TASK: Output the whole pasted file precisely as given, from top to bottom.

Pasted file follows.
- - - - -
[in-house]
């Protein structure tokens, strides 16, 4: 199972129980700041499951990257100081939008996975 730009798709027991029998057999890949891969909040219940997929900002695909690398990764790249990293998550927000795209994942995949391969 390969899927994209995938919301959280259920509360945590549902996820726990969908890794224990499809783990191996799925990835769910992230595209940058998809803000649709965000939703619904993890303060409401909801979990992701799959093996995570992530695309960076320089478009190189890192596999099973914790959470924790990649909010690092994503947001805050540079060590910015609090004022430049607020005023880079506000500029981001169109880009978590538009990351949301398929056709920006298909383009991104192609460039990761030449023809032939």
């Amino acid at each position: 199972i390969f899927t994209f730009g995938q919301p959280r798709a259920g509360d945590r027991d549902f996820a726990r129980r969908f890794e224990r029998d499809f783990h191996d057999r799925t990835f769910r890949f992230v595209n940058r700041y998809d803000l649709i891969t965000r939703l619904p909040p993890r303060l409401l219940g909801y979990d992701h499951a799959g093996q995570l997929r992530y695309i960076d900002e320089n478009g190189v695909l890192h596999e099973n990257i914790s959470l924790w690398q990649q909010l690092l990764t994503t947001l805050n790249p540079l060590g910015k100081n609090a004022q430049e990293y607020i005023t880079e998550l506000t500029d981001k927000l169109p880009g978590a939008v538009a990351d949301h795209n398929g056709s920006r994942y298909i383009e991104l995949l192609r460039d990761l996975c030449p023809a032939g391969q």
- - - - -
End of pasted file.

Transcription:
[in-house]
């Protein structure tokens, strides 16, 4: 199972129980700041499951990257100081939008996975 730009798709027991029998057999890949891969909040219940997929900002695909690398990764790249990293998550927000795209994942995949391969 390969899927994209995938919301959280259920509360945590549902996820726990969908890794224990499809783990191996799925990835769910992230595209940058998809803000649709965000939703619904993890303060409401909801979990992701799959093996995570992530695309960076320089478009190189890192596999099973914790959470924790990649909010690092994503947001805050540079060590910015609090004022430049607020005023880079506000500029981001169109880009978590538009990351949301398929056709920006298909383009991104192609460039990761030449023809032939």
């Amino acid at each position: 199972i390969f899927t994209f730009g995938q919301p959280r798709a259920g509360d945590r027991d549902f996820a726990r129980r969908f890794e224990r029998d499809f783990h191996d057999r799925t990835f769910r890949f992230v595209n940058r700041y998809d803000l649709i891969t965000r939703l619904p909040p993890r303060l409401l219940g909801y979990d992701h499951a799959g093996q995570l997929r992530y695309i960076d900002e320089n478009g190189v695909l890192h596999e099973n990257i914790s959470l924790w690398q990649q909010l690092l990764t994503t947001l805050n790249p540079l060590g910015k100081n609090a004022q430049e990293y607020i005023t880079e998550l506000t500029d981001k927000l169109p880009g978590a939008v538009a990351d949301h795209n398929g056709s920006r994942y298909i383009e991104l995949l192609r460039d990761l996975c030449p023809a032939g391969q």